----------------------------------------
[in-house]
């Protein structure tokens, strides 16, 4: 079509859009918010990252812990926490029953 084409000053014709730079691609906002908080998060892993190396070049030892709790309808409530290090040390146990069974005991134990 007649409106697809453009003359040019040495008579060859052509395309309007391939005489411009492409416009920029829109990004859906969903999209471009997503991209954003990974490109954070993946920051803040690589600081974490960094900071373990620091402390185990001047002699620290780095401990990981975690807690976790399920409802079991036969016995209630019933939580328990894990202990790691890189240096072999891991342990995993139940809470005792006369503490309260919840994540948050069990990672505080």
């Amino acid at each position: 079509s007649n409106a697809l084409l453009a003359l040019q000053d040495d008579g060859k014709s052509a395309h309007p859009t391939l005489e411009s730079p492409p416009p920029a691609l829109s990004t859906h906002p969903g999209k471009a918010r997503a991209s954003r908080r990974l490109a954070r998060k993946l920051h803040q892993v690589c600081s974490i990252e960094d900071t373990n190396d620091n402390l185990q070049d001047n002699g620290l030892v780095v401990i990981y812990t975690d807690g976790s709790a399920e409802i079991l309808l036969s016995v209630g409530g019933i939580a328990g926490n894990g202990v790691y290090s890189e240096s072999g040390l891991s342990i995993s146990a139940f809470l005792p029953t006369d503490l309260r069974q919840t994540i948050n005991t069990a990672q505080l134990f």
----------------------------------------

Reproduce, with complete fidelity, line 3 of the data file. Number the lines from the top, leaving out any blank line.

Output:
């Amino acid at each position: 079509s007649n409106a697809l084409l453009a003359l040019q000053d040495d008579g060859k014709s052509a395309h309007p859009t391939l005489e411009s730079p492409p416009p920029a691609l829109s990004t859906h906002p969903g999209k471009a918010r997503a991209s954003r908080r990974l490109a954070r998060k993946l920051h803040q892993v690589c600081s974490i990252e960094d900071t373990n190396d620091n402390l185990q070049d001047n002699g620290l030892v780095v401990i990981y812990t975690d807690g976790s709790a399920e409802i079991l309808l036969s016995v209630g409530g019933i939580a328990g926490n894990g202990v790691y290090s890189e240096s072999g040390l891991s342990i995993s146990a139940f809470l005792p029953t006369d503490l309260r069974q919840t994540i948050n005991t069990a990672q505080l134990f």